Mount the motor on a spacer block high enough off the wood plank for a 7” diameter prop to clear. You could use one of the plastic motor tester mounts, but these lack strength if you are looking for a high power 6 to 8 cell motor. I used an aluminum motor mount out of a boat.

Attach the motor/mount/spacer block securely ( use screws from underneath the plank ) near one end of the plank, but position it so the prop does not extend past the end of the plank. I’m right handed, so I put the prop on the left end of the plank. The tach will be securely glued ( silicone works well ) to a block of wood positioning it about 1” to the right of ( behind ) the prop and high enough so that the prop arc passes in front of the tach input port.

You can mount the Whatt Meter to the plank with servo tape, positioned a bit further to the right of the motor mount assembly. Attach the on/off switch to the board between the pack and Whatt meter and mark the OFF position plainly. A strip of velcro will hold a battery pack near the right end of the board. I used LightSpeed connectors and 14-gauge wire between the motor and switch, the switch and meter, and meter and battery. This allows the motor, Whatt Meter and pack to be removed easily.

The airplane prop will produce a lot of thrust, so I recommend that you glue a small brick or other heavy object to the left end of the plank. This will keep the dyno from “taking off” when testing a powerful motor on 8 cells.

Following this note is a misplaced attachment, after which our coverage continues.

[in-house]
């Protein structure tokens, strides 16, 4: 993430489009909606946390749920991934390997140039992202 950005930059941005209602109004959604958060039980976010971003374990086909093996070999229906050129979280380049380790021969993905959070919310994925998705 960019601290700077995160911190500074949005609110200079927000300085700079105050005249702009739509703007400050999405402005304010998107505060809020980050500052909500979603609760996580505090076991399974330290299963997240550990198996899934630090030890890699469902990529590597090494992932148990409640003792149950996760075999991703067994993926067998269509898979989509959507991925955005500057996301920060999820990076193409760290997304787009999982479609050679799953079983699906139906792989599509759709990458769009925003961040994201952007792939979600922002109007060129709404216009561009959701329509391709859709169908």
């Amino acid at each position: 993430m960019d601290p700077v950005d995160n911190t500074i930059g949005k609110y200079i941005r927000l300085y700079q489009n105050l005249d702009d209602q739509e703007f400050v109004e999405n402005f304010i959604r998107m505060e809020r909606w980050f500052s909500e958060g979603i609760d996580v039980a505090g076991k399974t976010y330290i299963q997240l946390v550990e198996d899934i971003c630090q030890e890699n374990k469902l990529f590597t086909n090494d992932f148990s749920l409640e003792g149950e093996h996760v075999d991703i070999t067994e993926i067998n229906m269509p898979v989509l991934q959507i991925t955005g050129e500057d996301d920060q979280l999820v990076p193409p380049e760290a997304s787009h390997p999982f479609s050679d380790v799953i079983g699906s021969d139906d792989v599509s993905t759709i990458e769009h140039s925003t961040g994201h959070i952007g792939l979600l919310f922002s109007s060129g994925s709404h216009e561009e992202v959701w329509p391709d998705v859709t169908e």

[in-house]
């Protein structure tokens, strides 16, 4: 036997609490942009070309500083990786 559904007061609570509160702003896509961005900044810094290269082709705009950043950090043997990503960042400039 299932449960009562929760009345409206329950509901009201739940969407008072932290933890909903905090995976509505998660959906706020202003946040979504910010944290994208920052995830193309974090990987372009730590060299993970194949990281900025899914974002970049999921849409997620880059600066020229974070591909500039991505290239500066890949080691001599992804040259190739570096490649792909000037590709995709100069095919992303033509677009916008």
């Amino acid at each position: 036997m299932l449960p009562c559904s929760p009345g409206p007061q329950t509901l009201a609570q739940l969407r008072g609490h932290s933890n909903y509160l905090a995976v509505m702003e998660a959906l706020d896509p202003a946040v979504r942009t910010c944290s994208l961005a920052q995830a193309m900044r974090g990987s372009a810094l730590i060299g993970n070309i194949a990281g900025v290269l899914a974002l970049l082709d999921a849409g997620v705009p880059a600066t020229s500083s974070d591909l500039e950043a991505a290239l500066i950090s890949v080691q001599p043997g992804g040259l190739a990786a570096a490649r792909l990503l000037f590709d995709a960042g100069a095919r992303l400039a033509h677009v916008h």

Running the Dyno

Before we start to test the first motor, I want to stress the fact that you CAN be hurt while operating the dyno if you are not careful. That airplane prop can cut you badly, so ALWAYS wear safety glasses, stay to the right of the prop arc, and NEVER allow anyone to stand anywhere near the left end of the dyno! This type of dyno has been used for many years, and I haven’t heard of anyone seriously hurt by one, so don’t be the first.

Securely mount the test motor to the motor mount, then attach the first prop. I suggest using one of the smallest props first. Make sure the adapter and prop are securely attached, then plug the battery pack into the meter. The meter should read no volts; if it reads voltage, the switch is in the ON position - turn it OFF now. Only when you are certain that the pack is turned OFF can you then plug the motor into the meter. Now the prop won’t start up and startle you when you plug in the motor.